- help people who will have your disease in the future, by supporting the development of new and more effective treatments, therapies or medicines
- learn about your health and about clinical research in general
Before deciding whether taking part in a clinical research trial is right for you, you should consider all of the information available to you from the research teams. They will explain how the trial will work, any risks or side-effects that you may experience and also the benefits of the treatments being tested. They will also explain any downsides to taking part, for example that the new treatment they are testing could be less effective than the treatment you are already receiving.
Please be aware that:
- You might not get the new treatment – our research will compare a new treatment with the "usual" treatment for a disease. Other studies compare a new treatment with a "placebo". A placebo is a treatment that looks the same as medicine and is given the same way, but doesn't have any medicine in it. A placebo is used only if doctors aren't sure that the usual treatment helps or if there isn't any good treatment for that disease or condition.
- In studies that compare two treatments, half of the people get the new treatment, and the other half get the usual treatment or placebo. Neither you nor your researchers can choose which treatment you get. Also, in many cases, you won't know which treatment you got until the trial is over.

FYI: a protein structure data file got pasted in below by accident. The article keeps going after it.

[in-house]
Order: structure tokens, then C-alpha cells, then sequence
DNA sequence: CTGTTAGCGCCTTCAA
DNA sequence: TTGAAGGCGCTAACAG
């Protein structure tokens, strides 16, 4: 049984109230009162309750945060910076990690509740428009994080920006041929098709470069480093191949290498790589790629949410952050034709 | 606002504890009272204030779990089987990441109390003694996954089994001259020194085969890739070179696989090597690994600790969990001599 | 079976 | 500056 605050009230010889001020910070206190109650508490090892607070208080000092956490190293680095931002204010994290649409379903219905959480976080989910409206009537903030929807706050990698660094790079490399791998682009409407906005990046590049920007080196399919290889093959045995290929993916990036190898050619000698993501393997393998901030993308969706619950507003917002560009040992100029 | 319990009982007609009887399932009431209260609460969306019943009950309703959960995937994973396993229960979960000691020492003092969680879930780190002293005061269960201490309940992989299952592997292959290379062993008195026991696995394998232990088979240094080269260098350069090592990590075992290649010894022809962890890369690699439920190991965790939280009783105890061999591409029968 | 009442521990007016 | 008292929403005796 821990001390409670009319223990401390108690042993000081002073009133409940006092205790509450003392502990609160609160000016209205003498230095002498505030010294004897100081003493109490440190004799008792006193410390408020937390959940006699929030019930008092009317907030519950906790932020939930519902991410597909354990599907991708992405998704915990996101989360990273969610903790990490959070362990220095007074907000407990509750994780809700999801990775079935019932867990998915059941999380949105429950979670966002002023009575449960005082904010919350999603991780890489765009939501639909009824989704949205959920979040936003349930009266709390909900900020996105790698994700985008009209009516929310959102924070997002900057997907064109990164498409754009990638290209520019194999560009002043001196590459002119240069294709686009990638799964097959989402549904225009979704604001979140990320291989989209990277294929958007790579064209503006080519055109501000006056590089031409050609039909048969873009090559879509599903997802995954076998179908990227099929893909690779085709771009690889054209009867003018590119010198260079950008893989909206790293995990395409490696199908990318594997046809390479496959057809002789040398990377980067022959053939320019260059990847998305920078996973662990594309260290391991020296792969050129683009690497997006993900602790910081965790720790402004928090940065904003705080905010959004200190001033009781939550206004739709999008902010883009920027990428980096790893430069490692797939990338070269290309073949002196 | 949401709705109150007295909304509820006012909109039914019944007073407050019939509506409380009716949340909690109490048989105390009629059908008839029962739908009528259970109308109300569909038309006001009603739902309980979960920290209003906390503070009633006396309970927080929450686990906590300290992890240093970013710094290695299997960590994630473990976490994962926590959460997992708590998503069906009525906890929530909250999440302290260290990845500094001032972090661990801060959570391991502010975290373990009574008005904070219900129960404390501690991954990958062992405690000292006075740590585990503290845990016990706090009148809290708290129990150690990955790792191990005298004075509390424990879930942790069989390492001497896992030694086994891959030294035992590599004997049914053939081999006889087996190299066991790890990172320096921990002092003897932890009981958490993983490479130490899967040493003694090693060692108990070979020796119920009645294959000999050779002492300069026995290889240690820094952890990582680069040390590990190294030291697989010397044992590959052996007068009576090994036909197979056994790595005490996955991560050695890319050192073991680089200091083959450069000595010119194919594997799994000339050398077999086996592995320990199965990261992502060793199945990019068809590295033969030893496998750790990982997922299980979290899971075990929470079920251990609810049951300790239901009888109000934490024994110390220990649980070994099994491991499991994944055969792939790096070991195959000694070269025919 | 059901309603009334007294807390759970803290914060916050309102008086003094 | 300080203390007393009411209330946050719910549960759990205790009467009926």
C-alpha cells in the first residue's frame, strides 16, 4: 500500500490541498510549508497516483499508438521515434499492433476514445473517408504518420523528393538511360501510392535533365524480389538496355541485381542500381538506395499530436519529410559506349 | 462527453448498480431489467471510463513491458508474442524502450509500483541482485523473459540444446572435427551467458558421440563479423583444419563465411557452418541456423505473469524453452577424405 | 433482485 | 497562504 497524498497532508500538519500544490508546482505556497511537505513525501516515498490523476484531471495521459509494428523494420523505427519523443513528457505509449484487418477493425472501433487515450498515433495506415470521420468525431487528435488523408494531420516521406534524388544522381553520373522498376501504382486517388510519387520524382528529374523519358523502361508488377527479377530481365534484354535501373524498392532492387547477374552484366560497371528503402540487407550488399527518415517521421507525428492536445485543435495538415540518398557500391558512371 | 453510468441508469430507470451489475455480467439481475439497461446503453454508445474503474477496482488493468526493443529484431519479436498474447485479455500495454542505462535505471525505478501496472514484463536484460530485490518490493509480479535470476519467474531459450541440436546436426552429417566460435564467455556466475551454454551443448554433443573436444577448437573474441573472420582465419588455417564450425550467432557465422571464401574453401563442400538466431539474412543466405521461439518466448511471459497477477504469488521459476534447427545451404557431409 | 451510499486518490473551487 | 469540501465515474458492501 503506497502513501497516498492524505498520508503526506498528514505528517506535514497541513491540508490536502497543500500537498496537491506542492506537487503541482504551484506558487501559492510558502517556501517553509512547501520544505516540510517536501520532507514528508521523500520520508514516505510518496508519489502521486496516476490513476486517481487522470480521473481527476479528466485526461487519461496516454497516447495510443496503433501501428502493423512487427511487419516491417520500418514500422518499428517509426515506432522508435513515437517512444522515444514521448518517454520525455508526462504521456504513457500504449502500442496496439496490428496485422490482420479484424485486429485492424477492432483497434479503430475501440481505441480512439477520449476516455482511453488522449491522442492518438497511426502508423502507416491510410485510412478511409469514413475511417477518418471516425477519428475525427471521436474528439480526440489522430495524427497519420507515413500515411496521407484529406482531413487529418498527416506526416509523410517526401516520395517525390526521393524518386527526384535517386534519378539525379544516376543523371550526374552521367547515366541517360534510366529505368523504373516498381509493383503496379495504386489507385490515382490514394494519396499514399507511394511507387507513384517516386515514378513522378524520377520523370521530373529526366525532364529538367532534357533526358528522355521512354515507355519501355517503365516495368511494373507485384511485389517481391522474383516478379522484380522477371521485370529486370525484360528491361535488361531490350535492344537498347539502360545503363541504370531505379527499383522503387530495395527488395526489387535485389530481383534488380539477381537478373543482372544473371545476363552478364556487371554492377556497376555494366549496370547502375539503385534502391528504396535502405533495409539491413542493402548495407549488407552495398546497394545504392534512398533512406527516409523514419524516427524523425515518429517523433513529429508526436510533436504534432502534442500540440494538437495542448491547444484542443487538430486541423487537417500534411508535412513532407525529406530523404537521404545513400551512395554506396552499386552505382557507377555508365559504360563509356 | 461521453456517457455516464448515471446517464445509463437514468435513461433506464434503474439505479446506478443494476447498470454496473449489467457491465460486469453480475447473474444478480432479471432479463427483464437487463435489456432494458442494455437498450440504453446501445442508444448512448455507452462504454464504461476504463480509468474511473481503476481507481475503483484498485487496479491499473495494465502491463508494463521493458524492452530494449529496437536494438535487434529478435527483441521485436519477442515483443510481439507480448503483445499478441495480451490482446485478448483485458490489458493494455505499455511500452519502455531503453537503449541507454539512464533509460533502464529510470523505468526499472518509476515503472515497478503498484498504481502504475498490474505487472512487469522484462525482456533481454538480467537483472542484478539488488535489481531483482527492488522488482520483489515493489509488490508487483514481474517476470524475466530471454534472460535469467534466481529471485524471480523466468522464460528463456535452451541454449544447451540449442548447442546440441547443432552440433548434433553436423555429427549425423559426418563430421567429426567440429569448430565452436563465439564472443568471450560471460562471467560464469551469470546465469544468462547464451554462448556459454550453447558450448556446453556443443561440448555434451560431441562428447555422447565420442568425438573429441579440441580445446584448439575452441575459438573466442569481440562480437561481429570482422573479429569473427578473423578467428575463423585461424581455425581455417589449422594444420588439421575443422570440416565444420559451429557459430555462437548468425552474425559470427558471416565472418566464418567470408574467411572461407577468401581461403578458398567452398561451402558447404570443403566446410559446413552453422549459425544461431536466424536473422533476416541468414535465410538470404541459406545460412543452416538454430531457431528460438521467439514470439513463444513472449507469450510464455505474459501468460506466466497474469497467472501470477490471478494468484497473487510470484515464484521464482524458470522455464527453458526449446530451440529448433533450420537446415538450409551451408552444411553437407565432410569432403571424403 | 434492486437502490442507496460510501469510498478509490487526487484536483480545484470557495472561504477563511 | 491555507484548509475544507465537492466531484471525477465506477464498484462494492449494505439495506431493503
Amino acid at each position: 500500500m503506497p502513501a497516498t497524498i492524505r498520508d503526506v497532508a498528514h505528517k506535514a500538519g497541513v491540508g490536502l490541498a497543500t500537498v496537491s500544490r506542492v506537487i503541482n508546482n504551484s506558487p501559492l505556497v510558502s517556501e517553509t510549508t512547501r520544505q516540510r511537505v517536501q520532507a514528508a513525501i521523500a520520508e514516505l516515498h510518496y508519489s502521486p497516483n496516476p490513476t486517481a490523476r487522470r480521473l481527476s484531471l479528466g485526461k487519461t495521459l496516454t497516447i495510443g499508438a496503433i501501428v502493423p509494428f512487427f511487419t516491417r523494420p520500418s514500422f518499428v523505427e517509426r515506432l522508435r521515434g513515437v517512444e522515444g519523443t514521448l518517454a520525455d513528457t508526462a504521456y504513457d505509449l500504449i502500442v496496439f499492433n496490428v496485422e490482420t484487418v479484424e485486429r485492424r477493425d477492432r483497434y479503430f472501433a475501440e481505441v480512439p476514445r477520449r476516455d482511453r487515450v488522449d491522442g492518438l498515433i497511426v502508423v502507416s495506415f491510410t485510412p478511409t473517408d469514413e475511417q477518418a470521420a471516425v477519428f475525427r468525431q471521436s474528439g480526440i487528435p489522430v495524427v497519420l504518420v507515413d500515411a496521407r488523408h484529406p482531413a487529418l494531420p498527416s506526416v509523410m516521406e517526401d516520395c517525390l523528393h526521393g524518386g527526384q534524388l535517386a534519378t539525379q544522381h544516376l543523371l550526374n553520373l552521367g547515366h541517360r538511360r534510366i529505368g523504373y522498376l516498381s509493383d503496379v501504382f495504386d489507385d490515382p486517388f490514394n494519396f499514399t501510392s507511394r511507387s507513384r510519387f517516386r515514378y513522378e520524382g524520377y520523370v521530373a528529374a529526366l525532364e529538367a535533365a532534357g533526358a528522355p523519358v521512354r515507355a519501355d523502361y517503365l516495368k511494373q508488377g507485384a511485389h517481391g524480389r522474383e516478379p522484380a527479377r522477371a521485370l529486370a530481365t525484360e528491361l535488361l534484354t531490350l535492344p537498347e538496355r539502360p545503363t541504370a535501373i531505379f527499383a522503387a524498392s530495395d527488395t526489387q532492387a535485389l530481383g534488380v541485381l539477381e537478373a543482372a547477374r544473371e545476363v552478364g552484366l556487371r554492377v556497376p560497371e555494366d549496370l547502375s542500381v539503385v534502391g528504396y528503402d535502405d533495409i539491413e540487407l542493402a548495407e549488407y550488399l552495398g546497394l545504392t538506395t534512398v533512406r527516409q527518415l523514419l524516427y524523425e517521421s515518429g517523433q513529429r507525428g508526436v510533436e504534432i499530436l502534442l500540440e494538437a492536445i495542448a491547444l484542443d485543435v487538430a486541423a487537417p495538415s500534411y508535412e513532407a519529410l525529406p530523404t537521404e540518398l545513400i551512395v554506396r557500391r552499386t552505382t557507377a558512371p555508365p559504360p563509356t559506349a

If you decide to take part in a trial, you will need to give your written consent.
Make sure you're happy with the trial and have been given all the information you want before you give your consent (permission). This may mean taking some time to think about it and talk it over with family or friends, unless a decision is needed urgently because of your medical condition.
If you decide to take part, you'll be asked to sign a form to say you're agreeing to take part in a trial and have understood what it involves. This is called giving your informed consent.
For people under the age of 18, a parent or guardian has to give informed consent.
Our experts check all trials – before and during them – to make sure that they are safe. Our research is also accredited by the relevant national regulatory or sponsoring organisation to ensure that we consistently meet all of the standards required to carry out clinical research in the UK. If there are signs that the treatment in a trial could be unsafe, the research team or the regulators will stop the trial.
During the trial, you will need to follow all of the instructions about visits, tests, and treatments. This may be over a period of days, weeks or months. If you experience any problems, issues or side-effects, you should contact your research doctor or nurse.
You may decide to stop taking part in a trial if your condition is getting worse or if you feel the treatment isn't helping you. You can also choose to leave at any point without giving a reason and without it affecting the care you receive.